What things are included in Finnish Midsummer traditions?
If you want to celebrate Midsummer (juhannus in Finnish) in traditional way, here are some good “ingredients”!
Finnish Midsummer Traditions:
One of the most common Midsummer traditions in Finland is the Midsummer bonfire (juhannuskokko in Finnish). The bonfire is burnt on Midsummer Eve. In a land of a thousand lakes, it is usually burnt by the lakeshore, or by the sea. Or in some other place with open space. So that many people as possible get to enjoy it. In the old days burning the bonfire was believed to scare the evil spirits away. These days it is burnt mostly just for the nice atmosphere.
One common Misummer tradition is the Midsummer Pole or Maypole (juhannussalko in Finnish). This is popular especially among the Swedish-speaking Finns.
Birch Brances and Meadow Flowers
Birch leaves are a sign of summer and therefore brances of birch trees are placed on both side of the front door as a decoration. This is usually done in the countryside (or at the summer cottage) where birch trees are available. Also meadow flowers are picked for vases as Midsummer decorations.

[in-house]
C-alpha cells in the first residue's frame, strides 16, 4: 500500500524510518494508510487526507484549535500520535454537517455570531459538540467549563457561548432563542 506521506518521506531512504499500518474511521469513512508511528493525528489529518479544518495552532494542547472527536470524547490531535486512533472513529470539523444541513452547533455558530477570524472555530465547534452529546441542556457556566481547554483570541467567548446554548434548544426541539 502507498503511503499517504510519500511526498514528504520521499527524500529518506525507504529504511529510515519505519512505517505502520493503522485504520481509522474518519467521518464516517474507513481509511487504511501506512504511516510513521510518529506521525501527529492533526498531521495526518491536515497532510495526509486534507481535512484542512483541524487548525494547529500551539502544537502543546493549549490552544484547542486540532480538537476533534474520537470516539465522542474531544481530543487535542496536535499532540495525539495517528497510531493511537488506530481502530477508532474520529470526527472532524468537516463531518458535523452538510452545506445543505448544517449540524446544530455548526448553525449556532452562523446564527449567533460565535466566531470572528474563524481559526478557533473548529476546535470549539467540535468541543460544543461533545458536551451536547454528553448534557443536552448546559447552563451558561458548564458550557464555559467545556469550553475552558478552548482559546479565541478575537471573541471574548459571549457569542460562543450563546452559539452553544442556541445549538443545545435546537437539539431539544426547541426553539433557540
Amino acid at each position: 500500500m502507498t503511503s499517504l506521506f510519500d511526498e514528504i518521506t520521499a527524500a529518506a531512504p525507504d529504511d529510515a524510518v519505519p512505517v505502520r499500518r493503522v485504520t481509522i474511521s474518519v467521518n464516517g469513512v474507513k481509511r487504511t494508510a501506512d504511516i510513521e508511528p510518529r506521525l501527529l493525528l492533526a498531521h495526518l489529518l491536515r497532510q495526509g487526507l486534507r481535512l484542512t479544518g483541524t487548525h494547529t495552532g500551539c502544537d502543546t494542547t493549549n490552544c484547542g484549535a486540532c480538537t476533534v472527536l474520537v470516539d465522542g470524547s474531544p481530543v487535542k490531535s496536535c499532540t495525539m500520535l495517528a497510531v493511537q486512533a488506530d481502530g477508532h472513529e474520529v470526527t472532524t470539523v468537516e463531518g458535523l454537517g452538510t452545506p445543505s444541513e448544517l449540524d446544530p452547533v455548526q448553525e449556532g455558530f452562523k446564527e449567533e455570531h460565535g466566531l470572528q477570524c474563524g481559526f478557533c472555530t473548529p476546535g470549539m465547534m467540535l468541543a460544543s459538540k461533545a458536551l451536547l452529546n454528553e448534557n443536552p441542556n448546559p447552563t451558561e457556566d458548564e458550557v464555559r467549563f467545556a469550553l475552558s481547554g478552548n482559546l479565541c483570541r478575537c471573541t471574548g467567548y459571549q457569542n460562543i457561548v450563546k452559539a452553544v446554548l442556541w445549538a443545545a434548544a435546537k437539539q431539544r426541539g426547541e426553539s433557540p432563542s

Midsummer takes place about the same time with summer solstice. This means that day is long, and in Lapland almost endless. So one part of celebration is to stay up as late as possible and admire the sunset. And perhaps watch also the sunrise just a few hours later. In Northern Finland it is possible to admire the nightless nights of Lapland.
Midsummer is believed to bring good luck. in the old days bonfires were burnt to scare the evil spirits away and magic spells were cast to improve love life.
Not to forget these:
- Wild Swimming
And remember that in Finland Midsummer is celebrated outdoors!
Image features Finnish Midsummer celebrations in Helsinki in 1970s. Image by Finnish Heritage Agency, photographer Teuvo Kanerva